When I first heard about the MV Agusta F4CC, I thought: Yeah, right. What thrill could I get for $120,000 that I couldn't for one-tenth the price? Then MV gave me the bike. Even better, they provided the key.

When I first heard about the MV Agusta F4CC, I thought: Yeah, right. What thrill could I get for $120,000 that I couldn't for one-tenth the price? Then MV gave me the bike. Even better, they provided the key.

In my job, it's easy to be a power junkie. I get to sample all kinds of yummy fun sport bikes that tempt me to get into all kinds of trouble with a simple flick of the wrist. Usually, I'm able to get my ya-yas out without going completely overboard, which explains why I'm still standing after two years of riding more than 100 bikes.

But the F4CC broke my will. Riding the world's most expensive (limited) production sport bike, I felt like Zeus.

I was fast. I felt rich. I felt sexy. Though, riding a bike that costs more than my annual salary, I didn't exactly feel carefree.

It's difficult to ride a 200-horsepower, $120,000 sport bike to its full potential. First, my name's not Valentino or Dani or that of any other top racer. Second, it's easy to be psyched out by the price.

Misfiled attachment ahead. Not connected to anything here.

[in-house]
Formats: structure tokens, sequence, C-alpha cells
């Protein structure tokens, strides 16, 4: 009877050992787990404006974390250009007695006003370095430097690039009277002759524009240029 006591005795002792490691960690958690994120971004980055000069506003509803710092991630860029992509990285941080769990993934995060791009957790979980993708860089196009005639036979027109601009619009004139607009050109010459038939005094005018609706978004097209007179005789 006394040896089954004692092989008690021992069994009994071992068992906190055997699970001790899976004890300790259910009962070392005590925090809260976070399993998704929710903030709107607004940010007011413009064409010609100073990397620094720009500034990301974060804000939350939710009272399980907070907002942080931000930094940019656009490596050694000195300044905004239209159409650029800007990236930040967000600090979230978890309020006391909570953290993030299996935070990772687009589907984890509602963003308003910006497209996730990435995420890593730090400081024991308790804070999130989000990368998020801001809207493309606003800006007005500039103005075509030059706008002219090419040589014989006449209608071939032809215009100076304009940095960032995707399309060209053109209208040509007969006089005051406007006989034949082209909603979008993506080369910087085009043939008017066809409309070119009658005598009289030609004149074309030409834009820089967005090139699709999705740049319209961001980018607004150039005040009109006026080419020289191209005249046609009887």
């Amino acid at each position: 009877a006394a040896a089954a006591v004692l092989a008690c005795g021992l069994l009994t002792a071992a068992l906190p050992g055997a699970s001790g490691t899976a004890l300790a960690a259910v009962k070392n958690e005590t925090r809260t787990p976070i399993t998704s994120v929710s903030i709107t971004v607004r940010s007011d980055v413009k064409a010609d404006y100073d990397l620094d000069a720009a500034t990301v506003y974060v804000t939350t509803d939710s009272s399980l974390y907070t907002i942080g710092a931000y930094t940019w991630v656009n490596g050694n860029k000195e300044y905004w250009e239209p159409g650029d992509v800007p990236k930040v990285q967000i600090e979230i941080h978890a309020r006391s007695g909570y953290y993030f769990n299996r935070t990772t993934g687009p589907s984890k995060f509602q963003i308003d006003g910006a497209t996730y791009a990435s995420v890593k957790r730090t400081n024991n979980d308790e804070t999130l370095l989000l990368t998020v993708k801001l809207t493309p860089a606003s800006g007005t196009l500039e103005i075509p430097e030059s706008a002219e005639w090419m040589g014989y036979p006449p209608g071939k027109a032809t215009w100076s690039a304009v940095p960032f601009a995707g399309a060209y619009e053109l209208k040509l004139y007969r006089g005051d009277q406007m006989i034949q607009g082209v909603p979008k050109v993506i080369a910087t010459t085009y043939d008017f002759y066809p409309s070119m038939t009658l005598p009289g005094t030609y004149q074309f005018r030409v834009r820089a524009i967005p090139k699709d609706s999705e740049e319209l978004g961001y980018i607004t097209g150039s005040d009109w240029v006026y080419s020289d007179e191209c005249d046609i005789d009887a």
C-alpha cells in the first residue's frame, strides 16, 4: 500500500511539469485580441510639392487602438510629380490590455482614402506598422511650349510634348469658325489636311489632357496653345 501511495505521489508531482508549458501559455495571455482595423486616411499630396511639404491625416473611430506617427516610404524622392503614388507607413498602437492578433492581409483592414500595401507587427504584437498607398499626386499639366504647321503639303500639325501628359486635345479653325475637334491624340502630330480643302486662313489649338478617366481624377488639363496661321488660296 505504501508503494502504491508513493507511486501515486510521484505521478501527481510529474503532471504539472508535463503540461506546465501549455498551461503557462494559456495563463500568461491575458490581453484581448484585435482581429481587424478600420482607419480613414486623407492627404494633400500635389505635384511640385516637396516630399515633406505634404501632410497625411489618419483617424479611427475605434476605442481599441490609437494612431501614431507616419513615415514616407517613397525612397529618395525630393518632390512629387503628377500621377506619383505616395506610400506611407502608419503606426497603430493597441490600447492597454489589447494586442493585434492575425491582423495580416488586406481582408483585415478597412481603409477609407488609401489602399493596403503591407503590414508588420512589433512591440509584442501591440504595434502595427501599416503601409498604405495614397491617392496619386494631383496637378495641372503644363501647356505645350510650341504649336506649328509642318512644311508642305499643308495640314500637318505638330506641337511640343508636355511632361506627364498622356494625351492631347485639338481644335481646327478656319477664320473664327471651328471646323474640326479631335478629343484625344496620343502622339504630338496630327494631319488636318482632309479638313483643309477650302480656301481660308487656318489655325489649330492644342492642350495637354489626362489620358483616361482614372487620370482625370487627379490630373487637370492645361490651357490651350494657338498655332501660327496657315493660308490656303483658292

Confident as I am in my riding ability, I was plagued by the fear that I'd drop it, cause thousands of dollars of damage, draw all kinds of attention to my newspaper for the wrong reasons, lose my job, lose my house, lose my kid and end up on the street eating Snausages. It's enough pressure as it is to be a female motorcycle critic for the mainstream press in a male-dominated enthusiast-driven sport, and the F4CC didn't help.

I'm the sort of person who flubs when I'm trying to show off anyway. Dress me up in heels and they'll walk their way onto the nearest banana peel, which was pretty much what happened in my first day with MV's most exclusive bike, though it started well enough. The first stares I got atop the F4CC happened before I'd even left the parking lot. The first roll-down-the-window compliment: within two blocks. When you pay so much money for such a high-class bike, that's exactly what should be happening.